Shale Hills CZO hosts Jorden Hayes for All-Hands 2016

16 May 2016

Jorden Hayes (Southern Sierra CZO) was an invited speaker and visitor to the Shale Hills CZO All-Hands meeting in May 2016

Invited guest Dr. Jorden Hayes, Assistant Professor of Earth Sciences at Dickinson College, joined this year’s Shale Hills All-Hands meeting to interact with students, faculty, and other CZO collaborators.  Day one activities include a field trip to the CZO catenas in Shale Hills and Garner Run and the opening seminar presented by Hayes “Porosity production and distribution in the deep critical zone at the Southern Sierra Critical Zone Observatory, California and the Laramie Mountains, Wyoming.”

Traveltime tomography model of p-wave velocities (A) from a seismic refraction survey across a forested slope and meadow in the SSCZO (Holbrook et al., 2014). Maximum volumetric strain across the landscape (B) calculated from porosities inferred by seismic velocities (A). The contribution of chemical mass losses to the overall porosity is accounted for in this model; we assumed 22% average mass loss inferred from mass transfer coefficients. Push core locations shown as black lines in A & B.

Abstract: In the deep critical zone, chemical and physical processes generate pore space that allows for infiltration and storage of meteoric water. Pore space may be generated by chemical mass losses as CO2 and O2 contained in meteoric water reacts with surrounding rock. Porosity may also be generated through physical processes such as volumetric expansion and the fracturing of intact bedrock. Understanding these processes and their relative importance is challenging because it is dependant on the availability of boreholes and/or geophysics. I will present results from two studies that characterize landscape scale variations in chemical and physical processes by combining borehole and geophysical measurements. Results from both study sites underscore the interplay between chemical and physical processes in shaping deep critical zone architecture.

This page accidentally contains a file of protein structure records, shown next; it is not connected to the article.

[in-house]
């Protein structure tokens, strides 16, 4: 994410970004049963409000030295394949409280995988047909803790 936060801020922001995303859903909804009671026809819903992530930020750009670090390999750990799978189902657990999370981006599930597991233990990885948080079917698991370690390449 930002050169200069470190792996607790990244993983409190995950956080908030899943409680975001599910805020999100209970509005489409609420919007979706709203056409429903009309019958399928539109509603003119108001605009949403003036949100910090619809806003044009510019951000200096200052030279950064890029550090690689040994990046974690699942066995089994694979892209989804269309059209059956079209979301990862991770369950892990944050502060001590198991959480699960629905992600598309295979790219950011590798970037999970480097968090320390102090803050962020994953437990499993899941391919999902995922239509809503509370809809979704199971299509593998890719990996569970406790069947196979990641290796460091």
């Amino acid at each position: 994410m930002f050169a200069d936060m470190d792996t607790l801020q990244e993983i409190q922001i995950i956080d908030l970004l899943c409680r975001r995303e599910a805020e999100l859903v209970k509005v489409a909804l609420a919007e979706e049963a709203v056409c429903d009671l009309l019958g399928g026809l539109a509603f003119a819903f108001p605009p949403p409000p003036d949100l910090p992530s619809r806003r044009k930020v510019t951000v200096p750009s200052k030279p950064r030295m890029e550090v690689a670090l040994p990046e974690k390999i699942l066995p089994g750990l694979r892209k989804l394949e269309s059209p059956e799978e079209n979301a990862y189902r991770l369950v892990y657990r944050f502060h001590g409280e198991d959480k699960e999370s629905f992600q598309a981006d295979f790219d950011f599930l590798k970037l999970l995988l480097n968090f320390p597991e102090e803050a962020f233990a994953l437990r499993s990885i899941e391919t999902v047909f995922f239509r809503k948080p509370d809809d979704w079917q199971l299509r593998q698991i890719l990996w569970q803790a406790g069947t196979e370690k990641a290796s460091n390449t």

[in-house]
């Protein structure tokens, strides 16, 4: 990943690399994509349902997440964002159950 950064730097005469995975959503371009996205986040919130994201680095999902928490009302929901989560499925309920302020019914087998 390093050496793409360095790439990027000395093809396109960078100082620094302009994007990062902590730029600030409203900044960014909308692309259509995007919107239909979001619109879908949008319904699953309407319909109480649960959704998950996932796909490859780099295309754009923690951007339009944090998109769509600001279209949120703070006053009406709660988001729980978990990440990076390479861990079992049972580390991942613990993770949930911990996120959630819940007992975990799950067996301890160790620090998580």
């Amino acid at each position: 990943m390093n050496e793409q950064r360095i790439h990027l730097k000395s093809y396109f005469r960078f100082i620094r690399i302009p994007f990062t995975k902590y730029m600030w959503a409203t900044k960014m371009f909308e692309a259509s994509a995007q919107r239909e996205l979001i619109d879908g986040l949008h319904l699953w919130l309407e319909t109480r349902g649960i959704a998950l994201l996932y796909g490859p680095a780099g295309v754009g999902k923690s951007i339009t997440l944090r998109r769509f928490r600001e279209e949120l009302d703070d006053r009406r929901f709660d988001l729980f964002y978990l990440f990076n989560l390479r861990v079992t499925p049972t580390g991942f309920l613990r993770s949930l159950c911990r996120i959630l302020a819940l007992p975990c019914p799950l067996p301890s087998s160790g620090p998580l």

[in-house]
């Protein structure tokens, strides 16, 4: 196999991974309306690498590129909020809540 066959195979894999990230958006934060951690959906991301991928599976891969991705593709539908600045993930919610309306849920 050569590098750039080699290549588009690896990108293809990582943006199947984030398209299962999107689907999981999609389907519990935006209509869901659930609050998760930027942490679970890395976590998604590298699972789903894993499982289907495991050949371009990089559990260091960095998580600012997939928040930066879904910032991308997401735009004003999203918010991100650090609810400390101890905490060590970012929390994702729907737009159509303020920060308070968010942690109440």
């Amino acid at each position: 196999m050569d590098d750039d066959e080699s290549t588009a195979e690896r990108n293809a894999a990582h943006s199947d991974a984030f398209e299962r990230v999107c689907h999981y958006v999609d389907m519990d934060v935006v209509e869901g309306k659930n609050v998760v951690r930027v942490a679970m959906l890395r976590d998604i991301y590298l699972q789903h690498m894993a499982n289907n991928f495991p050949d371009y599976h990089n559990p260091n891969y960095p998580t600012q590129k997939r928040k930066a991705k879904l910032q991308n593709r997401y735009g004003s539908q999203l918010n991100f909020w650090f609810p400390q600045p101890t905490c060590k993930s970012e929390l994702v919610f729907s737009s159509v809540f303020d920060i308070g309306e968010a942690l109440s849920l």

In the Blair Wallis catchment of the Laramie Mountains, Wyoming, borehole measurements provide evidence that seismic velocities increase with depth primarily due to decreasing fracture density. Moreover, weathered zones, inferred from optical images, are concentrated along fracture planes. Our geophysical results suggest that topographic stresses in combination with regional tectonic stresses control the distribution of fractures. This observation is supported by borehole measurements, which show that fracture density not only decreases with depth but also is lower beneath valleys than ridges. Our analysis of fracture density incorporates not only the total number of fractures, but also fracture aperture. 

In the Southern Sierra Critical Zone Observatory, California, geochemical measurements of borehole samples show that volumetric strain dominates over chemical mass losses in producing porosity in saprolite. Our results from cores show that porosity decreases with depth from 0.64 to 0.35 in the upper 11 meters of saprolite. Although rock physics models of seismic velocities correctly predict porosity variations, they cannot distinguish porosity produced by chemical mass loss from porosity produced by physical strain. To overcome this limitation, we quantified bulk density and immobile element concentrations in our samples of saprolite. We found that volumetric strain decreases with depth from 1.29 to 0.26. Conversely, the overall mass loss due to chemical weathering shows no trend with depth. Together these results suggest that the changes in porosity are due to physical rather than chemical processes. By quantifying the relative contributions of chemical mass loss and volumetric strain to the production of porosity, seismic velocities can be used to create maps of volumetric strain across the hillslope.

 

Thermal image of students listening to oral presetations.  Courtesy of Jon Nyquist.

  

Henry Lin discusses soil processes and marcopore flow in the Shale Hills catena.

Traveltime tomography model of p-wave velocities (A) from a seismic refraction survey across a forested slope and meadow in the SSCZO (Holbrook et al., 2014). Maximum volumetric strain across the landscape (B) calculated from porosities inferred by seismic velocities (A). The contribution of chemical mass losses to the overall porosity is accounted for in this model; we assumed 22% average mass loss inferred from mass transfer coefficients. Push core locations shown as black lines in A & B.

Thermal image of students listening to oral presetations.  Courtesy of Jon Nyquist.

Henry Lin discusses soil processes and marcopore flow in the Shale Hills catena.


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